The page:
|Rediff India Abroad Home | All the sections|
Indian wedding industry=Rs 1,25,000 crore
Snehesh Alex Philip in New Delhi | August 21, 2007 13:39 IST
With the industry growing at an average rate of 25 per cent per annum, the lavishness doled out by Indians on weddings is just getting larger this season as exhibitors and even designers from Pakistan entering the market to target the customers who have begun shopping for the post October marriage season.
"The weddings just grown larger only. The latest trend is now to fly out the 'barat' comprising 250-350 people to Kaula Lampur or Singapore to have the wedding there," says Tarun Sarda, CEO, Vintage Group, Vivaha Interactive, the organisers of Vivaha exhibitions.
Citing seven such weddings which have taken place in foreign locations such as Sunway Lagoon and the Palace of the Golden Horses in Malayasia recently, he adds, "Everyone is trying to outdo each other. With the property and stock boom, India has seen new generation of millionaires coming up and the lavishness that they indulge in weddings are just mind-blowing."
Gone are the days when great weddings were the ones to be held at some five star hotel with baratis trooping in fanning Rs 10 bundles, points out wedding organisers and industry experts.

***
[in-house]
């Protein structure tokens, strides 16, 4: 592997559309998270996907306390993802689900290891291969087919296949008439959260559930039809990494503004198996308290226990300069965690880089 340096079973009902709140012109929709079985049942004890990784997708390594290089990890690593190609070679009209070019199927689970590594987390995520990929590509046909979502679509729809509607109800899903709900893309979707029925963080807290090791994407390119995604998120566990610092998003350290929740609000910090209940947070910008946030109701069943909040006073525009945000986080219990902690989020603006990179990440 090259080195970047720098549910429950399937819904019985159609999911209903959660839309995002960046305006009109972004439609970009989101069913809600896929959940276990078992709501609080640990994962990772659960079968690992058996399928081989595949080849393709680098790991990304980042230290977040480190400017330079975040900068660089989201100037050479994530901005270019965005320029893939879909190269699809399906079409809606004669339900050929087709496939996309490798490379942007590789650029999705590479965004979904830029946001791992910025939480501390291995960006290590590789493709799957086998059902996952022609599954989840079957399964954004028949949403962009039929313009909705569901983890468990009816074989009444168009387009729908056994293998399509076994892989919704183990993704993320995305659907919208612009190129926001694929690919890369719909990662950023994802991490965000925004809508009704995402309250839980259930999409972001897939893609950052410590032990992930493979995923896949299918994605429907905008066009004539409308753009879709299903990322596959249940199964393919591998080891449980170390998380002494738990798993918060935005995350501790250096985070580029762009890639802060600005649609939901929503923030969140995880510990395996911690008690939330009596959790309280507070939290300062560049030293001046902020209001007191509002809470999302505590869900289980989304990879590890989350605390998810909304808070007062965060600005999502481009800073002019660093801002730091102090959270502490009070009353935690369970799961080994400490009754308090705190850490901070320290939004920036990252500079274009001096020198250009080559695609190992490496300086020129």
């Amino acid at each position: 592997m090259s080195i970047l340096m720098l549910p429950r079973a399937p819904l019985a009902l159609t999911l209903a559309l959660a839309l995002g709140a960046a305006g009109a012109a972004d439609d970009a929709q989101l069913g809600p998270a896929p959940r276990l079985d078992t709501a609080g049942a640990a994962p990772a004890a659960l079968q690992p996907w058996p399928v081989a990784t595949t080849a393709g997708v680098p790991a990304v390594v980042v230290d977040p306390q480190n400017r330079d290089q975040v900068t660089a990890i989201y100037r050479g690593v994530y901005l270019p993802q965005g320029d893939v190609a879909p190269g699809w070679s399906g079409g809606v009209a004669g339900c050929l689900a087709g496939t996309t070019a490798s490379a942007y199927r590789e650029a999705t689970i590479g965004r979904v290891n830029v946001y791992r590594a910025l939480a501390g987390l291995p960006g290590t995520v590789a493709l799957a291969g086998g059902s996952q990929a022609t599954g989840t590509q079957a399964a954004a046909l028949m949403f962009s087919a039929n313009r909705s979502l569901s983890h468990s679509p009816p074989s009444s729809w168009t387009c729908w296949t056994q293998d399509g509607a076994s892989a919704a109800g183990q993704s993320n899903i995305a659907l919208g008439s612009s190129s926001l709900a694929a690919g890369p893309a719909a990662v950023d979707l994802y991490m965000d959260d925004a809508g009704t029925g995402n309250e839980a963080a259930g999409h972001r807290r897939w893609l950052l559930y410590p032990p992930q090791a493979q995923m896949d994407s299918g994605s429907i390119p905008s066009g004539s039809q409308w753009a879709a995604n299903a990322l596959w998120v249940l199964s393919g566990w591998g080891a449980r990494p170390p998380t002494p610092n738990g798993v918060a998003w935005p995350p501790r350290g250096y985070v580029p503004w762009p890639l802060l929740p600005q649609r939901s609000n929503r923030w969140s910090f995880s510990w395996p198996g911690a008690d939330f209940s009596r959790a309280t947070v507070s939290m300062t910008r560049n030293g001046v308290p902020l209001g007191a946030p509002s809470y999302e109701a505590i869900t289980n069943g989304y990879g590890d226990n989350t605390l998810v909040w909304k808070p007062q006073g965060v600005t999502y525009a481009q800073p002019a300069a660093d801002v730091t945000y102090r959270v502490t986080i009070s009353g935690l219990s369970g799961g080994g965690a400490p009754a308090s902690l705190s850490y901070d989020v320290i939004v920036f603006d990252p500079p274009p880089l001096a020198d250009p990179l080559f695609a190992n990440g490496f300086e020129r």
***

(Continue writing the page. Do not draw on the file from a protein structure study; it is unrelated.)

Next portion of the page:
"With increased money at their disposal and more awareness, people now don't just want a five star wedding. The Mittals and Sahara's along with the Chatwal weddings have changed the way, one would view a grand wedding," says Saurabh Sen Gupta, head, event management, Kimaya, which organises individual events like ladies sangeet with Bollywood singers performing and bachelor parties along with theme parties for the marriages.
"The pandlas are more like film sets now. Theme parties are what really excites everyone. With fashion designers like JJ Valya and Ritu Kumar focusing on marraige trousseau more, one cannot even imagine how much can one spend on even individual ceremonies. Moreover, with even some Bollywood set designers stepping in to design marriage pandals, the grand Indian wedding is just getting bigger," he adds.
Industry experts now point out that a good wedding now takes place for about a crore and a half, even though the average wedding expenditure for a middle class family comes to about Rs 15 lakhs (Rs 1.5 million) without the jewellery.
Recently, the The Delhi Gurdwara Management Committee, the citys top Sikh body, had told the capitals nearly one million Sikhs to boycott weddings that are not teetotaler, vegetarian and over by noon to cut down the cost involved in the usual lavish sikh weddings.